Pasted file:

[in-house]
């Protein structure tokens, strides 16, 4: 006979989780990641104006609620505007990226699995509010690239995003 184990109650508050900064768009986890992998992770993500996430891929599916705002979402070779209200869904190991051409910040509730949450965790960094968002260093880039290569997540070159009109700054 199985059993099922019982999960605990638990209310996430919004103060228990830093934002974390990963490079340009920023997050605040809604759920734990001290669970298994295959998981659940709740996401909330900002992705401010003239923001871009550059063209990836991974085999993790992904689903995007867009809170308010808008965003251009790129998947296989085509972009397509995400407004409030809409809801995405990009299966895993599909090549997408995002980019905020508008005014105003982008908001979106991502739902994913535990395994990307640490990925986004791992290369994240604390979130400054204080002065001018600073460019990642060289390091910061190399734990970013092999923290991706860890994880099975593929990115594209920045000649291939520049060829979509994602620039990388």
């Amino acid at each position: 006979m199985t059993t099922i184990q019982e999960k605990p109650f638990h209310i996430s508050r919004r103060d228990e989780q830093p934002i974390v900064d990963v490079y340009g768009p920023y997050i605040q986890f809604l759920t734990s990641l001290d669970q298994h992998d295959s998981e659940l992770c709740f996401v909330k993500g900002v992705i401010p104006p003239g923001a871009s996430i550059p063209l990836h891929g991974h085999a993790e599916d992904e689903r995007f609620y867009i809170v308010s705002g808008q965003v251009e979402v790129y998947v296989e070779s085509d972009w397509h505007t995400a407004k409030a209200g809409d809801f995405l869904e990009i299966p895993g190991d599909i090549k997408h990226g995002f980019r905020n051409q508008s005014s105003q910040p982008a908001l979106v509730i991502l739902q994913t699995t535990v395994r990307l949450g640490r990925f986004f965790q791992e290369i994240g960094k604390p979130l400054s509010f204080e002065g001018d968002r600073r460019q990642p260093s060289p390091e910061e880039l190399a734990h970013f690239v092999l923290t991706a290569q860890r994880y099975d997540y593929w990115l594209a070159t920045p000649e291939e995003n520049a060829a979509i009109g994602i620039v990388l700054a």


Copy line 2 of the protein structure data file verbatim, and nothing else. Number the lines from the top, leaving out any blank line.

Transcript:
């Protein structure tokens, strides 16, 4: 006979989780990641104006609620505007990226699995509010690239995003 184990109650508050900064768009986890992998992770993500996430891929599916705002979402070779209200869904190991051409910040509730949450965790960094968002260093880039290569997540070159009109700054 199985059993099922019982999960605990638990209310996430919004103060228990830093934002974390990963490079340009920023997050605040809604759920734990001290669970298994295959998981659940709740996401909330900002992705401010003239923001871009550059063209990836991974085999993790992904689903995007867009809170308010808008965003251009790129998947296989085509972009397509995400407004409030809409809801995405990009299966895993599909090549997408995002980019905020508008005014105003982008908001979106991502739902994913535990395994990307640490990925986004791992290369994240604390979130400054204080002065001018600073460019990642060289390091910061190399734990970013092999923290991706860890994880099975593929990115594209920045000649291939520049060829979509994602620039990388």